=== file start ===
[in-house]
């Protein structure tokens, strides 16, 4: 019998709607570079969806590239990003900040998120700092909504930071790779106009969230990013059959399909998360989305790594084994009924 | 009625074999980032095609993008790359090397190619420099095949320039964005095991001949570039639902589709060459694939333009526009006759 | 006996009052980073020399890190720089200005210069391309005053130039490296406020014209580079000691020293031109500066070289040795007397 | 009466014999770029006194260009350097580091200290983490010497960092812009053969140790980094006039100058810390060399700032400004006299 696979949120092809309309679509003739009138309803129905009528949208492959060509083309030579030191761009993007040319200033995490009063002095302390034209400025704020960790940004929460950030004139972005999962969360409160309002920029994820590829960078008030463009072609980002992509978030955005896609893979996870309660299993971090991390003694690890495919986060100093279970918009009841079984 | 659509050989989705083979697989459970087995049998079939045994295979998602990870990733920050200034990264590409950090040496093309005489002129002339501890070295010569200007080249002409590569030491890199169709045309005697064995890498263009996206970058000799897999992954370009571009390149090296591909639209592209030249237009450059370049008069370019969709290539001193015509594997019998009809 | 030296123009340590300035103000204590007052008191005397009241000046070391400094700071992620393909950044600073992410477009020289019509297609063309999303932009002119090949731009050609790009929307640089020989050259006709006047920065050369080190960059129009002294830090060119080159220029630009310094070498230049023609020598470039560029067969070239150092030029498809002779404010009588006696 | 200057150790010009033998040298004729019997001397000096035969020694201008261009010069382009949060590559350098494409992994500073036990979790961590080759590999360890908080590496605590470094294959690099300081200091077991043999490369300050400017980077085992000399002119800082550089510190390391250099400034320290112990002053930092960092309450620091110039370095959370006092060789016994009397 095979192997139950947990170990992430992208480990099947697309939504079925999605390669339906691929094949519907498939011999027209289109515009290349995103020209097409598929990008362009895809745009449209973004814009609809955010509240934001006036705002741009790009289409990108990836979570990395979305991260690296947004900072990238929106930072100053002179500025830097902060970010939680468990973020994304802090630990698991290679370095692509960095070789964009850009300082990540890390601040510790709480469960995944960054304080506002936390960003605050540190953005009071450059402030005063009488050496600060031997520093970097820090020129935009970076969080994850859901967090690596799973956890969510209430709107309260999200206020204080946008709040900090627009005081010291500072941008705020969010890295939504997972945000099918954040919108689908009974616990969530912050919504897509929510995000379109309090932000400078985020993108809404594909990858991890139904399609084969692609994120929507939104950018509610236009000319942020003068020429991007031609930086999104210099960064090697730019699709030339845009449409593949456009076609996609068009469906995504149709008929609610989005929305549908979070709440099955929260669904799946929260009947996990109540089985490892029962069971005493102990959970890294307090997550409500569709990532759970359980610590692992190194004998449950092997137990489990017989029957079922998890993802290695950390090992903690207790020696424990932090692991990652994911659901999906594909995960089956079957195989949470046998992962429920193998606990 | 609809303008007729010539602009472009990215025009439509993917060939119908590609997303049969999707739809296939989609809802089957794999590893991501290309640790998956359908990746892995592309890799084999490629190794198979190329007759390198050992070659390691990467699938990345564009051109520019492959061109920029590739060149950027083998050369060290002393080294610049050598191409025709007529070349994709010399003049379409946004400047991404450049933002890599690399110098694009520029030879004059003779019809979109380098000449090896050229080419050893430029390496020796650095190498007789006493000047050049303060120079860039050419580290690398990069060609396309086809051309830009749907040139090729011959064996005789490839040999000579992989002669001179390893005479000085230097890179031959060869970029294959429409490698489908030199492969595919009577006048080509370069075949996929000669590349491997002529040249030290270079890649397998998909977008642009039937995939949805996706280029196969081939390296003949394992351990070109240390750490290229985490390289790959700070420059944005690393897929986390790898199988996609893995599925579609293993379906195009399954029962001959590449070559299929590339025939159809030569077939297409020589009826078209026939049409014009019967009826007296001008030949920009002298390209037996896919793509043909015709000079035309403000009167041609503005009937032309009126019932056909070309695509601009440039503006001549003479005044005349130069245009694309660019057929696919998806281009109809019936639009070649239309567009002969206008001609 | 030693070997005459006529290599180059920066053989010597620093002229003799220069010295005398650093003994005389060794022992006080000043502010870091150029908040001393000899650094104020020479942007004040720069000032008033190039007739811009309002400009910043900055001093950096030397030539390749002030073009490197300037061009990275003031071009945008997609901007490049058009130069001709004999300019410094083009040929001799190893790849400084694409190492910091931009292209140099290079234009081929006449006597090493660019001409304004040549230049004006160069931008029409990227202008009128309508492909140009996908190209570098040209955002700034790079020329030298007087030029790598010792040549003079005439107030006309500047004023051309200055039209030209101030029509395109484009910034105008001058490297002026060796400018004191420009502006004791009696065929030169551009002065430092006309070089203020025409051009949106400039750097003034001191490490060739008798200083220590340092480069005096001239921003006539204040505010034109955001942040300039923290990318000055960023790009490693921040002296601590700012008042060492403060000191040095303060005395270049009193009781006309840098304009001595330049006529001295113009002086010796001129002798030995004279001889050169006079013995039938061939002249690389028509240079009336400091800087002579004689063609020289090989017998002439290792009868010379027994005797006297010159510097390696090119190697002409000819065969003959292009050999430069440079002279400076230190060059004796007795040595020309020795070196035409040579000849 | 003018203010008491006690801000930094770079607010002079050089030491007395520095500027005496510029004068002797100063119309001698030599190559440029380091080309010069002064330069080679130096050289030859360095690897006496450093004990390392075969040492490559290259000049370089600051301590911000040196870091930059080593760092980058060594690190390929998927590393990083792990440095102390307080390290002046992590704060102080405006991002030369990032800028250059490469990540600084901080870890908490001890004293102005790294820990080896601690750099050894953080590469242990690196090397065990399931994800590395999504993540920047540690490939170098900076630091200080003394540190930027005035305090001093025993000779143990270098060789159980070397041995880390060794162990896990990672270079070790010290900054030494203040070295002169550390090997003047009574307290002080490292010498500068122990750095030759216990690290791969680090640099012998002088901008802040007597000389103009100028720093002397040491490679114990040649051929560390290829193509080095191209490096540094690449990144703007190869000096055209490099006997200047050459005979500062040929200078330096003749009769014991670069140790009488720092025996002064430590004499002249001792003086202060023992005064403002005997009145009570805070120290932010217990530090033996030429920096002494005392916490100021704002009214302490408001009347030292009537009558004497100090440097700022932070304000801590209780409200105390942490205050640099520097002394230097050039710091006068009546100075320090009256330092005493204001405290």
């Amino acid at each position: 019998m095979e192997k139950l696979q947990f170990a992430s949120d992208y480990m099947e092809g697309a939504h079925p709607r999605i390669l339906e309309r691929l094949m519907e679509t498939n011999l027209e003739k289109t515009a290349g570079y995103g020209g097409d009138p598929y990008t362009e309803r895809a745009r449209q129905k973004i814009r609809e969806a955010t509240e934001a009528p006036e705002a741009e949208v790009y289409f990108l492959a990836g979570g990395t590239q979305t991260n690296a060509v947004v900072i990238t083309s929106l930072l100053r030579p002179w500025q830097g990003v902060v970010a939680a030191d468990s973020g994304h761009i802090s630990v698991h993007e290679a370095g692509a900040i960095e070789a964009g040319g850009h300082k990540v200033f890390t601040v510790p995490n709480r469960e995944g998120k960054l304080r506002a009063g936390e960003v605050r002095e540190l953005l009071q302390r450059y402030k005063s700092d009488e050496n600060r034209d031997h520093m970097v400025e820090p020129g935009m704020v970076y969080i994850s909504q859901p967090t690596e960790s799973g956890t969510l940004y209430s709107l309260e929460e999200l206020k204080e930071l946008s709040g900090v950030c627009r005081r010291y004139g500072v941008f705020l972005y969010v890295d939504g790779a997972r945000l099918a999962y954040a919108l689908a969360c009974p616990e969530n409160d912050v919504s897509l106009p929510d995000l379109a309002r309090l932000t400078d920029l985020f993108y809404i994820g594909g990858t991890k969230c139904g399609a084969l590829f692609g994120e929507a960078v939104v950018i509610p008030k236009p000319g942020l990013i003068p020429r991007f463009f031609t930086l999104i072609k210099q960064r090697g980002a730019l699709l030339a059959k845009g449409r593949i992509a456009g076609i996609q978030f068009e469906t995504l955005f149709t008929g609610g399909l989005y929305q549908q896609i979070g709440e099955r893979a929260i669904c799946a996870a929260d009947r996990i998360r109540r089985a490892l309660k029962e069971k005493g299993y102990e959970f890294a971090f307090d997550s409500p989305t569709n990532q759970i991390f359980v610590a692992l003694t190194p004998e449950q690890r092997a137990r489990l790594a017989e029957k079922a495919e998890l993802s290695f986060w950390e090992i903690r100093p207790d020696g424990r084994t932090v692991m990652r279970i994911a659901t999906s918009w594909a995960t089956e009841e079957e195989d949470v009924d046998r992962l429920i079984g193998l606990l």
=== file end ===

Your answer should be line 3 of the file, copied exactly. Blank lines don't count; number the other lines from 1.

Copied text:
């Amino acid at each position: 019998m095979e192997k139950l696979q947990f170990a992430s949120d992208y480990m099947e092809g697309a939504h079925p709607r999605i390669l339906e309309r691929l094949m519907e679509t498939n011999l027209e003739k289109t515009a290349g570079y995103g020209g097409d009138p598929y990008t362009e309803r895809a745009r449209q129905k973004i814009r609809e969806a955010t509240e934001a009528p006036e705002a741009e949208v790009y289409f990108l492959a990836g979570g990395t590239q979305t991260n690296a060509v947004v900072i990238t083309s929106l930072l100053r030579p002179w500025q830097g990003v902060v970010a939680a030191d468990s973020g994304h761009i802090s630990v698991h993007e290679a370095g692509a900040i960095e070789a964009g040319g850009h300082k990540v200033f890390t601040v510790p995490n709480r469960e995944g998120k960054l304080r506002a009063g936390e960003v605050r002095e540190l953005l009071q302390r450059y402030k005063s700092d009488e050496n600060r034209d031997h520093m970097v400025e820090p020129g935009m704020v970076y969080i994850s909504q859901p967090t690596e960790s799973g956890t969510l940004y209430s709107l309260e929460e999200l206020k204080e930071l946008s709040g900090v950030c627009r005081r010291y004139g500072v941008f705020l972005y969010v890295d939504g790779a997972r945000l099918a999962y954040a919108l689908a969360c009974p616990e969530n409160d912050v919504s897509l106009p929510d995000l379109a309002r309090l932000t400078d920029l985020f993108y809404i994820g594909g990858t991890k969230c139904g399609a084969l590829f692609g994120e929507a960078v939104v950018i509610p008030k236009p000319g942020l990013i003068p020429r991007f463009f031609t930086l999104i072609k210099q960064r090697g980002a730019l699709l030339a059959k845009g449409r593949i992509a456009g076609i996609q978030f068009e469906t995504l955005f149709t008929g609610g399909l989005y929305q549908q896609i979070g709440e099955r893979a929260i669904c799946a996870a929260d009947r996990i998360r109540r089985a490892l309660k029962e069971k005493g299993y102990e959970f890294a971090f307090d997550s409500p989305t569709n990532q759970i991390f359980v610590a692992l003694t190194p004998e449950q690890r092997a137990r489990l790594a017989e029957k079922a495919e998890l993802s290695f986060w950390e090992i903690r100093p207790d020696g424990r084994t932090v692991m990652r279970i994911a659901t999906s918009w594909a995960t089956e009841e079957e195989d949470v009924d046998r992962l429920i079984g193998l606990l």